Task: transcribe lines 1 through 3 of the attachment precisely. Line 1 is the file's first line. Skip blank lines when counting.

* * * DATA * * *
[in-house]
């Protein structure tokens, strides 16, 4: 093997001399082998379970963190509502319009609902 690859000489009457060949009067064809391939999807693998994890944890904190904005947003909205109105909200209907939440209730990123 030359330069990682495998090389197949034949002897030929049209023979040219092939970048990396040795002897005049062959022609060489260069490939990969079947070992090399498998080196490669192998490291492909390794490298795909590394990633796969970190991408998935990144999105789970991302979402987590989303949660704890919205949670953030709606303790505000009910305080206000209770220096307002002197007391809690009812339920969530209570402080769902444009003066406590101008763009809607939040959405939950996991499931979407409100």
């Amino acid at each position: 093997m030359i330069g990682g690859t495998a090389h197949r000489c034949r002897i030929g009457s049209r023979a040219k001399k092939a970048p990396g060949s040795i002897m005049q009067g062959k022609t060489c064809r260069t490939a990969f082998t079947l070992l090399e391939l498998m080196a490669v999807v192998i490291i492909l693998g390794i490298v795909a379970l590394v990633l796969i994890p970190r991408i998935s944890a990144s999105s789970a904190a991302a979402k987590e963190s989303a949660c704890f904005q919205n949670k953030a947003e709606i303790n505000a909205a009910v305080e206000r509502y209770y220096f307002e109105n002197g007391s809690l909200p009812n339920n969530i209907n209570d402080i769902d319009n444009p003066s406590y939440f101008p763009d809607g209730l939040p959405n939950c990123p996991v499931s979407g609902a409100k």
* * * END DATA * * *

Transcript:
[in-house]
């Protein structure tokens, strides 16, 4: 093997001399082998379970963190509502319009609902 690859000489009457060949009067064809391939999807693998994890944890904190904005947003909205109105909200209907939440209730990123 030359330069990682495998090389197949034949002897030929049209023979040219092939970048990396040795002897005049062959022609060489260069490939990969079947070992090399498998080196490669192998490291492909390794490298795909590394990633796969970190991408998935990144999105789970991302979402987590989303949660704890919205949670953030709606303790505000009910305080206000209770220096307002002197007391809690009812339920969530209570402080769902444009003066406590101008763009809607939040959405939950996991499931979407409100």
């Amino acid at each position: 093997m030359i330069g990682g690859t495998a090389h197949r000489c034949r002897i030929g009457s049209r023979a040219k001399k092939a970048p990396g060949s040795i002897m005049q009067g062959k022609t060489c064809r260069t490939a990969f082998t079947l070992l090399e391939l498998m080196a490669v999807v192998i490291i492909l693998g390794i490298v795909a379970l590394v990633l796969i994890p970190r991408i998935s944890a990144s999105s789970a904190a991302a979402k987590e963190s989303a949660c704890f904005q919205n949670k953030a947003e709606i303790n505000a909205a009910v305080e206000r509502y209770y220096f307002e109105n002197g007391s809690l909200p009812n339920n969530i209907n209570d402080i769902d319009n444009p003066s406590y939440f101008p763009d809607g209730l939040p959405n939950c990123p996991v499931s979407g609902a409100k």